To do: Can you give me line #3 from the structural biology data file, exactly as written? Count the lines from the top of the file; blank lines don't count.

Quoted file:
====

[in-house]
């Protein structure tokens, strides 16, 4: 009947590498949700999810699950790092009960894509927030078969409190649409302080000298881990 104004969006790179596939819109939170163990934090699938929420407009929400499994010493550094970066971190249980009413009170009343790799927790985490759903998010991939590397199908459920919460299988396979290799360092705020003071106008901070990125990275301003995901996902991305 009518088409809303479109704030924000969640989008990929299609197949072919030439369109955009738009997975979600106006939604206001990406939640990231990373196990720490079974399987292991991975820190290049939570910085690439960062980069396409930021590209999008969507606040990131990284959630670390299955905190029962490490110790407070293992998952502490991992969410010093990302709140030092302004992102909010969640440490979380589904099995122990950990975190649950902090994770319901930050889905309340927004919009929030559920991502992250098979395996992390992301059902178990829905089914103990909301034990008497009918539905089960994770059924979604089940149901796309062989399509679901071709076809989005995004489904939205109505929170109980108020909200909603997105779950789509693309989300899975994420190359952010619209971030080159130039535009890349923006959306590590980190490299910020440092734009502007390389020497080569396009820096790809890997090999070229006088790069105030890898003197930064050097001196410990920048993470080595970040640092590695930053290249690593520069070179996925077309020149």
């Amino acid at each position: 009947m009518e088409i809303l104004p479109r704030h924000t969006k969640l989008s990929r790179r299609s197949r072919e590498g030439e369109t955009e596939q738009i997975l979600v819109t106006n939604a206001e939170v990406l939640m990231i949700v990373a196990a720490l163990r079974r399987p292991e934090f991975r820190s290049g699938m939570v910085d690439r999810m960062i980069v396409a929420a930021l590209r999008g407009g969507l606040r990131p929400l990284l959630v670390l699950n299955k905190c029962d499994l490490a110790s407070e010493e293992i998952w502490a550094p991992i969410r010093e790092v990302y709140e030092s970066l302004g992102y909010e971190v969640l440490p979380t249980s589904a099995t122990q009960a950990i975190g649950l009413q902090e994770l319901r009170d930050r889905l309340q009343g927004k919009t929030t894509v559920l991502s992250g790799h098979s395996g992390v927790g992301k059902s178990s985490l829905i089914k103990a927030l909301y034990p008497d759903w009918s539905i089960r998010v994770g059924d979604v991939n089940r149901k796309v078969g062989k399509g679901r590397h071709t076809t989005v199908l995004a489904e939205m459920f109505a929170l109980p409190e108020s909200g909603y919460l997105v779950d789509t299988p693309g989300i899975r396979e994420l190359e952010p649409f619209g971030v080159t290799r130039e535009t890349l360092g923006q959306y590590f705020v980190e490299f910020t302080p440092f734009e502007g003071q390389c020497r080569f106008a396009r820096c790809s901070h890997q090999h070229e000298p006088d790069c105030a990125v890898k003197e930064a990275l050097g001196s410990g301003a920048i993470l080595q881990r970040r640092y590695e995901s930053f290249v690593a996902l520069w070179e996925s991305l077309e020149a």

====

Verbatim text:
């Amino acid at each position: 009947m009518e088409i809303l104004p479109r704030h924000t969006k969640l989008s990929r790179r299609s197949r072919e590498g030439e369109t955009e596939q738009i997975l979600v819109t106006n939604a206001e939170v990406l939640m990231i949700v990373a196990a720490l163990r079974r399987p292991e934090f991975r820190s290049g699938m939570v910085d690439r999810m960062i980069v396409a929420a930021l590209r999008g407009g969507l606040r990131p929400l990284l959630v670390l699950n299955k905190c029962d499994l490490a110790s407070e010493e293992i998952w502490a550094p991992i969410r010093e790092v990302y709140e030092s970066l302004g992102y909010e971190v969640l440490p979380t249980s589904a099995t122990q009960a950990i975190g649950l009413q902090e994770l319901r009170d930050r889905l309340q009343g927004k919009t929030t894509v559920l991502s992250g790799h098979s395996g992390v927790g992301k059902s178990s985490l829905i089914k103990a927030l909301y034990p008497d759903w009918s539905i089960r998010v994770g059924d979604v991939n089940r149901k796309v078969g062989k399509g679901r590397h071709t076809t989005v199908l995004a489904e939205m459920f109505a929170l109980p409190e108020s909200g909603y919460l997105v779950d789509t299988p693309g989300i899975r396979e994420l190359e952010p649409f619209g971030v080159t290799r130039e535009t890349l360092g923006q959306y590590f705020v980190e490299f910020t302080p440092f734009e502007g003071q390389c020497r080569f106008a396009r820096c790809s901070h890997q090999h070229e000298p006088d790069c105030a990125v890898k003197e930064a990275l050097g001196s410990g301003a920048i993470l080595q881990r970040r640092y590695e995901s930053f290249v690593a996902l520069w070179e996925s991305l077309e020149a």